Loss of filamentous multicellularity in Cyanobacteria - the extremophile Gloeocapsopsis sp. UTEX B3054 retained multicellular features at the genomic and behavioral level

Catalina Urrejola, Peter von Dassow, Ger van den Engh, Loreto Salas, Conrad W Mullineaux, Rafael Vicuña, Patricia Sanchez-Baracaldo

Research output: Contribution to journalArticle (Academic Journal)

Abstract

Multicellularity in Cyanobacteria played a key role in their habitat expansion contributing to the Great Oxidation Event around 2.45-2.32 billion years ago. Evolutionary studies have indicated that some unicellular cyanobacteria emerged from multicellular ancestors, yet little is known about how the emergence of new unicellular morphotypes from multicellular ancestors occurred. Our results give new insights into the evolutionary reversion from which the Gloeocapsopsis lineage emerged. Flow cytometry and microscopy results revealed morphological plasticity, involving patterned formation of multicellular morphotypes sensitive to environmental stimuli. Genomic analyses unveiled the presence of multicellular-associated genes in its genome. Calcein-FRAP experiments confirmed that Gloeocapsopsis sp. UTEXB3054 carry out cell-to-cell communication in multicellular morphotypes, but in slower timescales than filamentous cyanobacteria. Although traditionally classified as unicellular, our results suggest that Gloeocapsopsis displays facultative multicellularity, a condition that may have conferred ecological advantages for thriving as an extremophile for more than 1.6 billion years.Importance Cyanobacteria are amongst the few prokaryotes that evolved multicellularity. The early emergence of multicellularity in Cyanobacteria (2.5 billion years ago) entails that some unicellular cyanobacteria reverted from multicellular ancestors. We tested this evolutionary hypothesis by studying the unicellular strain Gloeocapsopsis sp. UTEXB3054, using flow cytometry, genomics and cell-to-cell communication experiments. We demonstrated the existence of a well-defined patterned organization of cells in clusters during growth, which might change triggered by environmental stimuli. Moreover, we found genomic signatures of multicellularity in Gloeocapsopsis genome, giving new insights into the evolutionary history of a Cyanobacterial lineage that has thrived in extreme environments since the early Earth. The potential benefits in terms of resource acquisition and ecological relevance of this transient behavior are discussed.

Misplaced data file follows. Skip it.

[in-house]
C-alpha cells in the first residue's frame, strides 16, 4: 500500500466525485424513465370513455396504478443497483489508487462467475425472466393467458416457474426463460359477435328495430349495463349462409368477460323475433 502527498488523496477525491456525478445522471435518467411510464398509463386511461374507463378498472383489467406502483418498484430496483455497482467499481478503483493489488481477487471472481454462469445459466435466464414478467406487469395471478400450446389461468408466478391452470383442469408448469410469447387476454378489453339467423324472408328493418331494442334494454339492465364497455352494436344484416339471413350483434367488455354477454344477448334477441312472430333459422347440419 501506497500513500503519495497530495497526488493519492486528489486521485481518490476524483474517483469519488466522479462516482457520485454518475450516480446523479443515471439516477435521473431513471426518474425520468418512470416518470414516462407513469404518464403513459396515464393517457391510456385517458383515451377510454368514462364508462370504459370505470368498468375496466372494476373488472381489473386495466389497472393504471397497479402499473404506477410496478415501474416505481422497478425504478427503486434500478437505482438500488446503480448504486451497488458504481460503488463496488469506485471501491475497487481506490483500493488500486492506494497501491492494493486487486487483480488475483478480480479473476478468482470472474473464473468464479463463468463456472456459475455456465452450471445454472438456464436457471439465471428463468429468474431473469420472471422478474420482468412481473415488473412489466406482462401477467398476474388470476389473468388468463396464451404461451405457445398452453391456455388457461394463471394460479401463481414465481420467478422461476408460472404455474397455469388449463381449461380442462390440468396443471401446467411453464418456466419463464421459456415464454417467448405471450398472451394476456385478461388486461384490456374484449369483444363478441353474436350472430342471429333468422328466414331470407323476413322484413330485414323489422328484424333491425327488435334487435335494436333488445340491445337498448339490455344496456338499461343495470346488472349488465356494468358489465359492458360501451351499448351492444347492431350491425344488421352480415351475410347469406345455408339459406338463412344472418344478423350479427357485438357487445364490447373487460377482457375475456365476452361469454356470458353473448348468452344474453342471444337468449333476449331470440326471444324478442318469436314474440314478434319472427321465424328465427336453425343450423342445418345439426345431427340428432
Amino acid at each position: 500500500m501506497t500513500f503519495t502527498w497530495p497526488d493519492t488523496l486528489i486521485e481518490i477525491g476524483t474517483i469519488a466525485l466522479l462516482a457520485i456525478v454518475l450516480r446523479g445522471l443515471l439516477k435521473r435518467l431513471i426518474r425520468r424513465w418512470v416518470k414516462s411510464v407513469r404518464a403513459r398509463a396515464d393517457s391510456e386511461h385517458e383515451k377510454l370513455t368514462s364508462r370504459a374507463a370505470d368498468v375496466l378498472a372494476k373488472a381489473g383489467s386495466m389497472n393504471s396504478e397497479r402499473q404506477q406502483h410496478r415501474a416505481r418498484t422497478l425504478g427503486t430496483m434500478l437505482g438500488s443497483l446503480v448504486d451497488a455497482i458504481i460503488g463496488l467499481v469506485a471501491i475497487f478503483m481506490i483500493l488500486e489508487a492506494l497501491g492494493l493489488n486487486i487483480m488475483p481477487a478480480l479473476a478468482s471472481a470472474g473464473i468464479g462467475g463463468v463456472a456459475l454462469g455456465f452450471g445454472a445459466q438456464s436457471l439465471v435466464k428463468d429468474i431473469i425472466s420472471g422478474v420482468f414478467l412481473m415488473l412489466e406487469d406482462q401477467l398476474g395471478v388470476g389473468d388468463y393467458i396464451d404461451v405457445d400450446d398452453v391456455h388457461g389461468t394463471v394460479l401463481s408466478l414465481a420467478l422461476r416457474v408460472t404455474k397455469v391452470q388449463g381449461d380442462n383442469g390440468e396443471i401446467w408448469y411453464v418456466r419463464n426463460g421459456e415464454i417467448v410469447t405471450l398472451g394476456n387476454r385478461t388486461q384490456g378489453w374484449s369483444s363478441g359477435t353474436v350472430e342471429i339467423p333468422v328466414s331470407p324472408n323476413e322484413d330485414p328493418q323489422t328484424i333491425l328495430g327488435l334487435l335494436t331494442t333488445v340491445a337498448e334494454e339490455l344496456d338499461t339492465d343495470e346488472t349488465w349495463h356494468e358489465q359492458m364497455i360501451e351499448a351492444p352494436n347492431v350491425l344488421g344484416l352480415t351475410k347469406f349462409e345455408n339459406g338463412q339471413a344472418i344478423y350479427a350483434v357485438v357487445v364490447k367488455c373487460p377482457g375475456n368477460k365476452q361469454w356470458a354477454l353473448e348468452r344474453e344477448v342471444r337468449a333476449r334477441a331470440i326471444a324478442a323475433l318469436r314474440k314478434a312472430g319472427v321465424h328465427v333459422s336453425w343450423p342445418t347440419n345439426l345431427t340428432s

Original languageEnglish
JournalJournal of Bacteriology
Early online date6 Apr 2020
DOIs
Publication statusE-pub ahead of print - 6 Apr 2020

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